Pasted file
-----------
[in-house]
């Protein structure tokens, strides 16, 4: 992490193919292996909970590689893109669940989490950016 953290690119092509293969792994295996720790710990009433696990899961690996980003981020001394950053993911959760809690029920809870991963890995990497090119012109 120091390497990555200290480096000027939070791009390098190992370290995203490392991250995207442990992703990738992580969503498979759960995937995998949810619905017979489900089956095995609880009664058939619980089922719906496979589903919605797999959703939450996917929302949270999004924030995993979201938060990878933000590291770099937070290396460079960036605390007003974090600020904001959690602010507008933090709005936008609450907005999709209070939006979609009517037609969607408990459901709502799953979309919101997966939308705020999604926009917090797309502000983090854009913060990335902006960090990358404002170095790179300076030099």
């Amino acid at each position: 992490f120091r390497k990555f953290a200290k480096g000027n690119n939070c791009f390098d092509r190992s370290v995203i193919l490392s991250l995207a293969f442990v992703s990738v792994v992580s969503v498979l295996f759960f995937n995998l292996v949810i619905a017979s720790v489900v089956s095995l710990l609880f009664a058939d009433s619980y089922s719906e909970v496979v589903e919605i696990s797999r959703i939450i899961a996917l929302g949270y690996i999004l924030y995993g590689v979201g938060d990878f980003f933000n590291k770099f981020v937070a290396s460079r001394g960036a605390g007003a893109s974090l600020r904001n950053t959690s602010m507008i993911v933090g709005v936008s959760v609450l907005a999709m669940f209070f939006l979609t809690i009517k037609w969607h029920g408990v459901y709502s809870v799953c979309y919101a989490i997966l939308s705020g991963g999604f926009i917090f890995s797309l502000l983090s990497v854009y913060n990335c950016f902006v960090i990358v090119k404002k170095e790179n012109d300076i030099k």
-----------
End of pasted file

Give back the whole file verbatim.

[in-house]
């Protein structure tokens, strides 16, 4: 992490193919292996909970590689893109669940989490950016 953290690119092509293969792994295996720790710990009433696990899961690996980003981020001394950053993911959760809690029920809870991963890995990497090119012109 120091390497990555200290480096000027939070791009390098190992370290995203490392991250995207442990992703990738992580969503498979759960995937995998949810619905017979489900089956095995609880009664058939619980089922719906496979589903919605797999959703939450996917929302949270999004924030995993979201938060990878933000590291770099937070290396460079960036605390007003974090600020904001959690602010507008933090709005936008609450907005999709209070939006979609009517037609969607408990459901709502799953979309919101997966939308705020999604926009917090797309502000983090854009913060990335902006960090990358404002170095790179300076030099």
């Amino acid at each position: 992490f120091r390497k990555f953290a200290k480096g000027n690119n939070c791009f390098d092509r190992s370290v995203i193919l490392s991250l995207a293969f442990v992703s990738v792994v992580s969503v498979l295996f759960f995937n995998l292996v949810i619905a017979s720790v489900v089956s095995l710990l609880f009664a058939d009433s619980y089922s719906e909970v496979v589903e919605i696990s797999r959703i939450i899961a996917l929302g949270y690996i999004l924030y995993g590689v979201g938060d990878f980003f933000n590291k770099f981020v937070a290396s460079r001394g960036a605390g007003a893109s974090l600020r904001n950053t959690s602010m507008i993911v933090g709005v936008s959760v609450l907005a999709m669940f209070f939006l979609t809690i009517k037609w969607h029920g408990v459901y709502s809870v799953c979309y919101a989490i997966l939308s705020g991963g999604f926009i917090f890995s797309l502000l983090s990497v854009y913060n990335c950016f902006v960090i990358v090119k404002k170095e790179n012109d300076i030099k």